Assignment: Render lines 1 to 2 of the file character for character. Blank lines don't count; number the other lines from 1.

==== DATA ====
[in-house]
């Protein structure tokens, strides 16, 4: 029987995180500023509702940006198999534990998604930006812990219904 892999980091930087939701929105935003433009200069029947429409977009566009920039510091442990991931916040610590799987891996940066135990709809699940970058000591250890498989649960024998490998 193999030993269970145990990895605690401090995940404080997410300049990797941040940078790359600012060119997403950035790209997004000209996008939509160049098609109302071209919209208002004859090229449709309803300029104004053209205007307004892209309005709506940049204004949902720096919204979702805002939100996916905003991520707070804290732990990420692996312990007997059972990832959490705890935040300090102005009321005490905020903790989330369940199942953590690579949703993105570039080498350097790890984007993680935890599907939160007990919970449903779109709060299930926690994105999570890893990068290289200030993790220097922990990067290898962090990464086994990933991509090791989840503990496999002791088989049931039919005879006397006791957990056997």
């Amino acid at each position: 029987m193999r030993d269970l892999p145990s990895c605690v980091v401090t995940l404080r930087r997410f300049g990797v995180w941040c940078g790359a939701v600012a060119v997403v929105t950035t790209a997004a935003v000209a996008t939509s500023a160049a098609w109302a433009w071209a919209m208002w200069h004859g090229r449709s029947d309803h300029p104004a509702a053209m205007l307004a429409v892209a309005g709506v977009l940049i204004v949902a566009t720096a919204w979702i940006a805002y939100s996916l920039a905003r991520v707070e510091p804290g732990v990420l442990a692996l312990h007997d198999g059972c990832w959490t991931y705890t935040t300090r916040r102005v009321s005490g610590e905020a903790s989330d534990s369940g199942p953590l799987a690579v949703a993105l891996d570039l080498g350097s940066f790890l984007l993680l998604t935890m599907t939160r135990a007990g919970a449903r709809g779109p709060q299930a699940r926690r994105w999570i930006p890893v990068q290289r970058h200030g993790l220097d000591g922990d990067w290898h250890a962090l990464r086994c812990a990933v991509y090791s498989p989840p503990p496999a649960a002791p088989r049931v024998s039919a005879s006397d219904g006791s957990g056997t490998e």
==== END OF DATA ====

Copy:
[in-house]
């Protein structure tokens, strides 16, 4: 029987995180500023509702940006198999534990998604930006812990219904 892999980091930087939701929105935003433009200069029947429409977009566009920039510091442990991931916040610590799987891996940066135990709809699940970058000591250890498989649960024998490998 193999030993269970145990990895605690401090995940404080997410300049990797941040940078790359600012060119997403950035790209997004000209996008939509160049098609109302071209919209208002004859090229449709309803300029104004053209205007307004892209309005709506940049204004949902720096919204979702805002939100996916905003991520707070804290732990990420692996312990007997059972990832959490705890935040300090102005009321005490905020903790989330369940199942953590690579949703993105570039080498350097790890984007993680935890599907939160007990919970449903779109709060299930926690994105999570890893990068290289200030993790220097922990990067290898962090990464086994990933991509090791989840503990496999002791088989049931039919005879006397006791957990056997």